6. Don’t underestimate your Pawns.
As I searched an abandoned castle that had a ton of hidden treasure for the skilled platformer, my jaw dropped as I watched my supposedly dull companions jumping gaps right along with me. Pawns can be a bit clueless and don’t seem to have great memories, but they are really, really smart. They know that the undead can be easily dispatched using fire or holy magic and will enchant your weapon accordingly. They also will have plenty of advice to give for fighting creatures they’ve seen before like chimera and griffins. Listen to them. It may be a bit grating to hear “wolves hunt in packs” and “the road splits here, what says the map, Arisen?” hundreds of times, but you know what? Wolves do hunt in packs and will mess you the hell up if you aren’t careful. And if you head down the wrong road you will regret it because you can’t diagonally jump your way over a mountain if you take a wrong turn. So be wary of wolves and check your damned map.


7. Seriously, those wolves.
“Psh, wolves” you say. “Every fantasy RPG has wolves. I’m not Liam Neeson and I’m not leading the survivors of a plane crash. Wolves are just the starting enemies, like rats.” Not in this game they aren’t. The wolves of Gransys behave a lot more like real wolves. They know you can shoot fire and tend to carry big metal things that are unpleasant to be stabbed by. They will not just lock on to you and keep biting you until you decide to give them a taste of your steel. They use hit-and-run tactics, dodge your attacks and will pin you to the ground and gang bite you to death if you’re not careful. At night, they will stalk you just outside of your lantern’s light radius. The only indication you’ll get is the reflection of light in their eyes and a single howl before your party is set upon from all sides. Of course there’s also the hell hounds you encounter later on that breathe fire and will drag you off for some private face munching if they get a hold of you.


8. There’s a pretty fun stealth system hidden in this game.
DD may not seem like a game of subtlety. After all the Strider (rogue) class is designed to fill the “climb monsters and hit their weak points for massive damage” role lieu of sneaky stabbing. Then there is the Assassin class. An assassin starts out as a combination of a Fighter and a Strider, but eventually learns an invisibility spell, augments that only work at night, an augment that increases damage against unaware enemies and one that enhances your character if you work alone. So send your Pawns into the Rift and venture out for some moonlit backstabbing if you’re looking for some very different gameplay.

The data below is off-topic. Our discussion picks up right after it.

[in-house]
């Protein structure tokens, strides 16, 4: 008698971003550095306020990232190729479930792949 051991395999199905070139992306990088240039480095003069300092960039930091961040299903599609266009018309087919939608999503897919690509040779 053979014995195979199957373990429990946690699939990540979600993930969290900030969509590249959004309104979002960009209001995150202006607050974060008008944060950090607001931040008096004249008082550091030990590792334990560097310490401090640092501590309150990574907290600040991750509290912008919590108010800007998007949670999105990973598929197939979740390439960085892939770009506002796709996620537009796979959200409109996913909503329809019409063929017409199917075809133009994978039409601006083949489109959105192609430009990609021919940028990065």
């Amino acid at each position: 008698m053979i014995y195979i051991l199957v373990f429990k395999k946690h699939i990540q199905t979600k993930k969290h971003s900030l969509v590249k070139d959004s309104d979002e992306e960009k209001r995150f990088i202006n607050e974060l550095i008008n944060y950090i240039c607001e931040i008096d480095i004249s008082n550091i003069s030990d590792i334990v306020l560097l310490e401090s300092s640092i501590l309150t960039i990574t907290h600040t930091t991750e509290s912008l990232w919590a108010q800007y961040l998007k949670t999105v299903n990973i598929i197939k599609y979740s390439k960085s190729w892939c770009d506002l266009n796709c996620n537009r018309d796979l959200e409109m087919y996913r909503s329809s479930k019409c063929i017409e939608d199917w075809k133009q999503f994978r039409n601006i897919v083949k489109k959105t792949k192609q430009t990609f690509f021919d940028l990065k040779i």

9. There is New Game Plus.
When was the last time you got to steamroll through a game using all your upgraded gear and abilities from your previous playthrough? It had been a while for me, so I was overjoyed that DD allowed me this opportunity. So how much of your hard-earned booty is retained when you start a new game? Well, everything. Everything in your item bank, your vocation ranks, character level and even the amount of map fog you’ve cleared. Another neat bonus is that you get to completely overhaul the appearance of your character and main pawn. I would personally recommend this. Why? Well, you’ll see when you get to the end for the second time.


10. Above all, remember that Capcom is new at this.
It’s easy to dismiss Dragon’s Dogma as a forgettable fantasy game, but let’s put this into perspective. Capcom, who could just as easily crap out a new Resident Evil, Megaman and Street Fighter every year, has created an open world RPG that is full of influences from their best games. The first dragon battle that you are supposed to lose is not unlike that unwinnable fight at the beginning of Megaman X that everyone gushes over. The combat is right out of Devil May Cry with a dash of Monster Hunter. Nighttime, which actually looks like nighttime reaches near Resident Evil levels of terrifying. Yet you’re getting upset because a few characters take a minute to load into the game world and the crime system makes no sense?

Don’t you have worse games to get upset about?

14 Comments

  1. dalziel_86

    @TB_Love Why is there a picture of Kratos?

    • TB_Love

      @dalziel_86 When you hand the creative tools to folk, they’ll make other popular characters I guess? :p

      • dalziel_86

        @TB_Love Oh, it’s a user-created character?

        • TB_Love

          @dalziel_86 Yep, DD has one of the most hilarious character creation kits I’ve seen. You can make some wonderfully hideous characters.

        • dalziel_86